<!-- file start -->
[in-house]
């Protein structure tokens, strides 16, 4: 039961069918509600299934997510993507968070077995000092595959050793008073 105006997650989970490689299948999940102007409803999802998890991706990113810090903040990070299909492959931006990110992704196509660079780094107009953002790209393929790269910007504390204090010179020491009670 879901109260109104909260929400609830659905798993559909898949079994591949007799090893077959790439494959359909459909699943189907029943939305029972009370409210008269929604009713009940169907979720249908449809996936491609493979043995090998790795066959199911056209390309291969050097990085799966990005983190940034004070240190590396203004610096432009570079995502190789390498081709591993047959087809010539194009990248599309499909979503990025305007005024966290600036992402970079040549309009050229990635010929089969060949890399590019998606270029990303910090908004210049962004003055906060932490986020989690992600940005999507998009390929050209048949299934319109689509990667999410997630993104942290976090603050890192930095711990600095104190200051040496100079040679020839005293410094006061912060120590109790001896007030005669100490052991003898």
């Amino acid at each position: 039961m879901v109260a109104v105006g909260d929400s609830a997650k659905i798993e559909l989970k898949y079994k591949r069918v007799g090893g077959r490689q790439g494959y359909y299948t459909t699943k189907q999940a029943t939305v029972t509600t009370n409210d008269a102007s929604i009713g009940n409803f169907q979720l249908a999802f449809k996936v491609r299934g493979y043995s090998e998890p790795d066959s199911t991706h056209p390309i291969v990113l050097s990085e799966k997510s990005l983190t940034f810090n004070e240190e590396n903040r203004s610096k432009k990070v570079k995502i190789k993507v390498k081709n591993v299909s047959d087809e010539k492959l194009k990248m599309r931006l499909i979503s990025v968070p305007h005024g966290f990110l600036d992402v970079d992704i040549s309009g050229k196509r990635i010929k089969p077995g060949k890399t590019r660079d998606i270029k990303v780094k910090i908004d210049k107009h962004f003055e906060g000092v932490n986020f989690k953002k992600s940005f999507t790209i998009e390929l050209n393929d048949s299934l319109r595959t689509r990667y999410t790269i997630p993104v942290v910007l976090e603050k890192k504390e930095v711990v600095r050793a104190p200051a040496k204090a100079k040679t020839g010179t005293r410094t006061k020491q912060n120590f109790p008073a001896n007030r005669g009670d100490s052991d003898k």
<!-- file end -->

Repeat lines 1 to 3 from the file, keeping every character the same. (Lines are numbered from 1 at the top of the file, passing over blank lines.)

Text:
[in-house]
């Protein structure tokens, strides 16, 4: 039961069918509600299934997510993507968070077995000092595959050793008073 105006997650989970490689299948999940102007409803999802998890991706990113810090903040990070299909492959931006990110992704196509660079780094107009953002790209393929790269910007504390204090010179020491009670 879901109260109104909260929400609830659905798993559909898949079994591949007799090893077959790439494959359909459909699943189907029943939305029972009370409210008269929604009713009940169907979720249908449809996936491609493979043995090998790795066959199911056209390309291969050097990085799966990005983190940034004070240190590396203004610096432009570079995502190789390498081709591993047959087809010539194009990248599309499909979503990025305007005024966290600036992402970079040549309009050229990635010929089969060949890399590019998606270029990303910090908004210049962004003055906060932490986020989690992600940005999507998009390929050209048949299934319109689509990667999410997630993104942290976090603050890192930095711990600095104190200051040496100079040679020839005293410094006061912060120590109790001896007030005669100490052991003898």
């Amino acid at each position: 039961m879901v109260a109104v105006g909260d929400s609830a997650k659905i798993e559909l989970k898949y079994k591949r069918v007799g090893g077959r490689q790439g494959y359909y299948t459909t699943k189907q999940a029943t939305v029972t509600t009370n409210d008269a102007s929604i009713g009940n409803f169907q979720l249908a999802f449809k996936v491609r299934g493979y043995s090998e998890p790795d066959s199911t991706h056209p390309i291969v990113l050097s990085e799966k997510s990005l983190t940034f810090n004070e240190e590396n903040r203004s610096k432009k990070v570079k995502i190789k993507v390498k081709n591993v299909s047959d087809e010539k492959l194009k990248m599309r931006l499909i979503s990025v968070p305007h005024g966290f990110l600036d992402v970079d992704i040549s309009g050229k196509r990635i010929k089969p077995g060949k890399t590019r660079d998606i270029k990303v780094k910090i908004d210049k107009h962004f003055e906060g000092v932490n986020f989690k953002k992600s940005f999507t790209i998009e390929l050209n393929d048949s299934l319109r595959t689509r990667y999410t790269i997630p993104v942290v910007l976090e603050k890192k504390e930095v711990v600095r050793a104190p200051a040496k204090a100079k040679t020839g010179t005293r410094t006061k020491q912060n120590f109790p008073a001896n007030r005669g009670d100490s052991d003898k």